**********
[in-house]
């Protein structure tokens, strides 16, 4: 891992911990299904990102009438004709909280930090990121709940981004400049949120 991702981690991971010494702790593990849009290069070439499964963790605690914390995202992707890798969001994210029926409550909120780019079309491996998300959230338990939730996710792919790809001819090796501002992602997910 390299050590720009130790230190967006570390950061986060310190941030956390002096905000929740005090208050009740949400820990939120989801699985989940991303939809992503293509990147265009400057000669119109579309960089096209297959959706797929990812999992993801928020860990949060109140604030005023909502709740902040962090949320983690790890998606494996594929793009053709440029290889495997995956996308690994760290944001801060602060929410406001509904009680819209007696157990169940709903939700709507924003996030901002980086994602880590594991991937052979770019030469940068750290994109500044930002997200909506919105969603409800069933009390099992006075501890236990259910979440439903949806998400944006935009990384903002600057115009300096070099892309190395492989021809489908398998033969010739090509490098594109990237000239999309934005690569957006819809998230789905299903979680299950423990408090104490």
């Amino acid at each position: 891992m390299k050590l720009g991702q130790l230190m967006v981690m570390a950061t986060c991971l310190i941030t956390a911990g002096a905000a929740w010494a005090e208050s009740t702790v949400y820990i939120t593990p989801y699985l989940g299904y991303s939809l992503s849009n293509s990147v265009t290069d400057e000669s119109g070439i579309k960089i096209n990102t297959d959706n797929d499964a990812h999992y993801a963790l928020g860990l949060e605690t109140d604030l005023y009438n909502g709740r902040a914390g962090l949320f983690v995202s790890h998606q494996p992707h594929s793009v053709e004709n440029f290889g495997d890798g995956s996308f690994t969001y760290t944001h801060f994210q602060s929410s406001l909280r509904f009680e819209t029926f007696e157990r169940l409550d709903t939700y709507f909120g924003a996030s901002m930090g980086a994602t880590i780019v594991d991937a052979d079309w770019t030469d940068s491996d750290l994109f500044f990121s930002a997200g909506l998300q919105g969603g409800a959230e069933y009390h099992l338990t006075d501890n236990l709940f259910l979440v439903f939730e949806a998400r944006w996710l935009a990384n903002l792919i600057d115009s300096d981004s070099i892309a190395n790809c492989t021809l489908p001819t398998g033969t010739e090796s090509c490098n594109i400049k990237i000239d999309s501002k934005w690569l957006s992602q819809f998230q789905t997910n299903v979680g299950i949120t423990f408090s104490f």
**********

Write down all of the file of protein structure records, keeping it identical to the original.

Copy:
[in-house]
């Protein structure tokens, strides 16, 4: 891992911990299904990102009438004709909280930090990121709940981004400049949120 991702981690991971010494702790593990849009290069070439499964963790605690914390995202992707890798969001994210029926409550909120780019079309491996998300959230338990939730996710792919790809001819090796501002992602997910 390299050590720009130790230190967006570390950061986060310190941030956390002096905000929740005090208050009740949400820990939120989801699985989940991303939809992503293509990147265009400057000669119109579309960089096209297959959706797929990812999992993801928020860990949060109140604030005023909502709740902040962090949320983690790890998606494996594929793009053709440029290889495997995956996308690994760290944001801060602060929410406001509904009680819209007696157990169940709903939700709507924003996030901002980086994602880590594991991937052979770019030469940068750290994109500044930002997200909506919105969603409800069933009390099992006075501890236990259910979440439903949806998400944006935009990384903002600057115009300096070099892309190395492989021809489908398998033969010739090509490098594109990237000239999309934005690569957006819809998230789905299903979680299950423990408090104490």
């Amino acid at each position: 891992m390299k050590l720009g991702q130790l230190m967006v981690m570390a950061t986060c991971l310190i941030t956390a911990g002096a905000a929740w010494a005090e208050s009740t702790v949400y820990i939120t593990p989801y699985l989940g299904y991303s939809l992503s849009n293509s990147v265009t290069d400057e000669s119109g070439i579309k960089i096209n990102t297959d959706n797929d499964a990812h999992y993801a963790l928020g860990l949060e605690t109140d604030l005023y009438n909502g709740r902040a914390g962090l949320f983690v995202s790890h998606q494996p992707h594929s793009v053709e004709n440029f290889g495997d890798g995956s996308f690994t969001y760290t944001h801060f994210q602060s929410s406001l909280r509904f009680e819209t029926f007696e157990r169940l409550d709903t939700y709507f909120g924003a996030s901002m930090g980086a994602t880590i780019v594991d991937a052979d079309w770019t030469d940068s491996d750290l994109f500044f990121s930002a997200g909506l998300q919105g969603g409800a959230e069933y009390h099992l338990t006075d501890n236990l709940f259910l979440v439903f939730e949806a998400r944006w996710l935009a990384n903002l792919i600057d115009s300096d981004s070099i892309a190395n790809c492989t021809l489908p001819t398998g033969t010739e090796s090509c490098n594109i400049k990237i000239d999309s501002k934005w690569l957006s992602q819809f998230q789905t997910n299903v979680g299950i949120t423990f408090s104490f």